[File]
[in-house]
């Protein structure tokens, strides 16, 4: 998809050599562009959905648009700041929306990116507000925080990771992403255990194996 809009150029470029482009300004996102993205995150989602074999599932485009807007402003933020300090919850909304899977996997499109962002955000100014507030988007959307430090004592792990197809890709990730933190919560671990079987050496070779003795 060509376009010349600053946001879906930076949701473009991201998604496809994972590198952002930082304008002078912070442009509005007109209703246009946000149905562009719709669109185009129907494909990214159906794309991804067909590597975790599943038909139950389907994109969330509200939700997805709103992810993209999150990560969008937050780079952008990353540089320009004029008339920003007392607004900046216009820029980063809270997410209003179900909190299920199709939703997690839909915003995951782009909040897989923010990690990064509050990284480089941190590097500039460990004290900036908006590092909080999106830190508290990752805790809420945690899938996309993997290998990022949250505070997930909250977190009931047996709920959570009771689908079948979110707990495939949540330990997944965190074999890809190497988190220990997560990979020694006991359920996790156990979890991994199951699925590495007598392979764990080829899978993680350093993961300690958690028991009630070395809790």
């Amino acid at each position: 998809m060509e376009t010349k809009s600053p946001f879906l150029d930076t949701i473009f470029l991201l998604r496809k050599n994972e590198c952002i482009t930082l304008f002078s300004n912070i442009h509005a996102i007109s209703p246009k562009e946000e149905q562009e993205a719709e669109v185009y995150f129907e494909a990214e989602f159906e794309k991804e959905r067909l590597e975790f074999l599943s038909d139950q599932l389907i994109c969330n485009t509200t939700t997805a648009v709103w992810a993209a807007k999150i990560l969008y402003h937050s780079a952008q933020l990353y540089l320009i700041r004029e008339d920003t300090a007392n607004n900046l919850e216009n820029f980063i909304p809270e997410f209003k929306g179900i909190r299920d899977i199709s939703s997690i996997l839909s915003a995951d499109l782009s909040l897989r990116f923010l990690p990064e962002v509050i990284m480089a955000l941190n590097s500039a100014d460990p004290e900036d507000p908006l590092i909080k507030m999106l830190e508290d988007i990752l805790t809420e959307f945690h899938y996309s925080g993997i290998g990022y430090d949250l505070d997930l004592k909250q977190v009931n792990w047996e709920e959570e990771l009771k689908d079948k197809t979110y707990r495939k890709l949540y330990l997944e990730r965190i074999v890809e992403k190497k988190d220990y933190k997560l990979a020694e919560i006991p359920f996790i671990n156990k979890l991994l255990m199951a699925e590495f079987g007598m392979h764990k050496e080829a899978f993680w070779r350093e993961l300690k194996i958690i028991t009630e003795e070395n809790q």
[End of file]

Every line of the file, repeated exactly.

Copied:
[in-house]
């Protein structure tokens, strides 16, 4: 998809050599562009959905648009700041929306990116507000925080990771992403255990194996 809009150029470029482009300004996102993205995150989602074999599932485009807007402003933020300090919850909304899977996997499109962002955000100014507030988007959307430090004592792990197809890709990730933190919560671990079987050496070779003795 060509376009010349600053946001879906930076949701473009991201998604496809994972590198952002930082304008002078912070442009509005007109209703246009946000149905562009719709669109185009129907494909990214159906794309991804067909590597975790599943038909139950389907994109969330509200939700997805709103992810993209999150990560969008937050780079952008990353540089320009004029008339920003007392607004900046216009820029980063809270997410209003179900909190299920199709939703997690839909915003995951782009909040897989923010990690990064509050990284480089941190590097500039460990004290900036908006590092909080999106830190508290990752805790809420945690899938996309993997290998990022949250505070997930909250977190009931047996709920959570009771689908079948979110707990495939949540330990997944965190074999890809190497988190220990997560990979020694006991359920996790156990979890991994199951699925590495007598392979764990080829899978993680350093993961300690958690028991009630070395809790």
């Amino acid at each position: 998809m060509e376009t010349k809009s600053p946001f879906l150029d930076t949701i473009f470029l991201l998604r496809k050599n994972e590198c952002i482009t930082l304008f002078s300004n912070i442009h509005a996102i007109s209703p246009k562009e946000e149905q562009e993205a719709e669109v185009y995150f129907e494909a990214e989602f159906e794309k991804e959905r067909l590597e975790f074999l599943s038909d139950q599932l389907i994109c969330n485009t509200t939700t997805a648009v709103w992810a993209a807007k999150i990560l969008y402003h937050s780079a952008q933020l990353y540089l320009i700041r004029e008339d920003t300090a007392n607004n900046l919850e216009n820029f980063i909304p809270e997410f209003k929306g179900i909190r299920d899977i199709s939703s997690i996997l839909s915003a995951d499109l782009s909040l897989r990116f923010l990690p990064e962002v509050i990284m480089a955000l941190n590097s500039a100014d460990p004290e900036d507000p908006l590092i909080k507030m999106l830190e508290d988007i990752l805790t809420e959307f945690h899938y996309s925080g993997i290998g990022y430090d949250l505070d997930l004592k909250q977190v009931n792990w047996e709920e959570e990771l009771k689908d079948k197809t979110y707990r495939k890709l949540y330990l997944e990730r965190i074999v890809e992403k190497k988190d220990y933190k997560l990979a020694e919560i006991p359920f996790i671990n156990k979890l991994l255990m199951a699925e590495f079987g007598m392979h764990k050496e080829a899978f993680w070779r350093e993961l300690k194996i958690i028991t009630e003795e070395n809790q």